MD Anderson, Orlando Health to part ways after 23 years
By Marni Jameson, Orlando Sentinel
Ending a 23-year relationship with the world-renowned MD Anderson Cancer Center in Houston, Orlando Health announced today that it will partner with the University of Florida for its cancer center.
On Jan. 31, the it will officially become UF Health Cancer Center at Orlando Health, said officials from Orlando Health and University of Florida Health.
Together, they will become one of the top five comprehensive cancer centers in the state for patient volume, said Dr. David Guzick, president of UF Health, a ranking that puts them in the same league as Moffitt Cancer Center in Tampa, he said.
"The UF Health Cancer Center at Orlando Health is not an affiliation like the one we are concluding today. It is a full partnership," said Orlando Health Board Chair Dianna Morgan.
The main difference is, the two entities will be work as equals, and Orlando Health won't pay an annual licensing fee to access MD Anderson consultants.
Orlando Health decided not to renew its business relationship with University of Texas MD Anderson Cancer Center in Houston for many reasons, Morgan said.
Orlando Health paid an annual fee to MD Anderson-Houston for access to its consultants as well as to the institution's brand.
That savings is one the center should be able to pass onto patients. "I'm very confident that's what we'll be able to do in the next couple of months," said Dr. Wayne Jenkins, president of Orlando Health Physician Partners.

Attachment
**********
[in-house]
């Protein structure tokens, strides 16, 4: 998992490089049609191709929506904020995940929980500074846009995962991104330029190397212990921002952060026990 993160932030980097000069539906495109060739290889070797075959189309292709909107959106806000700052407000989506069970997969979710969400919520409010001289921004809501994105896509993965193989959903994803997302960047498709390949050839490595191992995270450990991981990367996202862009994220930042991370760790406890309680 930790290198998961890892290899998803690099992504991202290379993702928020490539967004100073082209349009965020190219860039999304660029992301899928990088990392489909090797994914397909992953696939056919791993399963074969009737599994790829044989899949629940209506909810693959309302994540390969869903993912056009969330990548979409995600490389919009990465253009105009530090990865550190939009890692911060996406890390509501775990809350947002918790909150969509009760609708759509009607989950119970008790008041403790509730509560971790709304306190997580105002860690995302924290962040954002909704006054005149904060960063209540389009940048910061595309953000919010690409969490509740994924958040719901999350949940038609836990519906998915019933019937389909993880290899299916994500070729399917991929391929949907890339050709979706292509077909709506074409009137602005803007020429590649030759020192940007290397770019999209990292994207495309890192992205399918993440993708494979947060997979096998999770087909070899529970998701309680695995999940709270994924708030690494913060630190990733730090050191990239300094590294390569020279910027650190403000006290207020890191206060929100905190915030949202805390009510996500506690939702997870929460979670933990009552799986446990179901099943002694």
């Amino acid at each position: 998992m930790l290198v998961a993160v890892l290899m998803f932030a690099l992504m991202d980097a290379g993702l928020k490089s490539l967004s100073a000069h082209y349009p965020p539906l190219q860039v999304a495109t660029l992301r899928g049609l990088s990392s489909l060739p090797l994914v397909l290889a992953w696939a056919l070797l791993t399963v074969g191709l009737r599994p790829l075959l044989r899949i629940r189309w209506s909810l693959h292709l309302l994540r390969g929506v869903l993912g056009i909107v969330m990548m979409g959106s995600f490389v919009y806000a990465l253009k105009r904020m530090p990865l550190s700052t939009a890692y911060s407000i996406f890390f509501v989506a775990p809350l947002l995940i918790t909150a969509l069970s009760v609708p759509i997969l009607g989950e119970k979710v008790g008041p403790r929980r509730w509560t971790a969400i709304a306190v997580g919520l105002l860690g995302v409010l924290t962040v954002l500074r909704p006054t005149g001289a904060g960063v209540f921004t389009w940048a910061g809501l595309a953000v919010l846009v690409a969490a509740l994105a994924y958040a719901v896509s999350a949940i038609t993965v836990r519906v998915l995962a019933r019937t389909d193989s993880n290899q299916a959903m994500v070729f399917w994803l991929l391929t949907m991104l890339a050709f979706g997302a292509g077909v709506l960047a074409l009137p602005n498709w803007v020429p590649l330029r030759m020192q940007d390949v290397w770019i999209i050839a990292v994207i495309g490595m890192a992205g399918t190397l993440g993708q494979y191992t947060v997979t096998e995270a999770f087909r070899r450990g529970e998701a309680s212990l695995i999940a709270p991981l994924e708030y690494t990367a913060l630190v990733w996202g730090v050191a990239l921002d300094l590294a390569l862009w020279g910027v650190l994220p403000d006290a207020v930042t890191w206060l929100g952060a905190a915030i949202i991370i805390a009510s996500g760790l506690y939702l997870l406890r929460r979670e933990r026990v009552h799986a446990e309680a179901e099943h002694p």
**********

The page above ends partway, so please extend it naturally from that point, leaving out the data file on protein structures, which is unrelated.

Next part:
Cancer is on the rise in Florida. According to recent studies by the National Cancer Institute, Florida now has the second-largest cancer rate in America. Cancer has surpassed heart disease as a leading cause of death in the Sunshine State.
"A need of this magnitude requires an innovative strategy for meeting this growing demand for cancer treatment and care," Morgan said.
"Cancer is not a disease like smallpox or polio that can be vanquished by a single event," said UF President Bernie Machen. "It has many manifestation. Only by coming together with many disciplines can scientists and doctors expect to be its equal. This is our best model for ending cancer."
The new center will have 170 cancer physicians and scientists, or double the current number of the Orlando cancer center, and will see 10,000 new patients a year, said Guzick. Currently UF Health and MD Anderson-Orlando each sees about 5,000 new patients a year.
Orlando patients will continue to receive their cancer care from the same Orlando Health cancer specialists.
However, they will have access to more specialists, to drugs not previously available and to more opportunities for personalized cancer care based on genetics, said Dr. Mark Roh, current president of MD Anderson-Orlando. Roh will become president of the new entity.
In helping to launch the new collaboration, Dr. Phillips Charities gave a $1.5 million grant, specifically to develop personalized care through genetic research, Machen announced.
"Personalized cancer care involves genetic exploration of tumors and appropriate chemotherapy treatments based on that analysis," said Machen.
The ending is "emotional," said Roh, who has a long history with MD Anderson. "We're honored to have been the first affiliate of this renowned institution and will continue to practice cancer care based on its proven principles."
"They got us started and helped us recruit physicians," said Jenkins. "We outgrew what they could provide us, which does nothing to negate all they did for us."
Orlando Health began its affiliation with MD Anderson in 1991.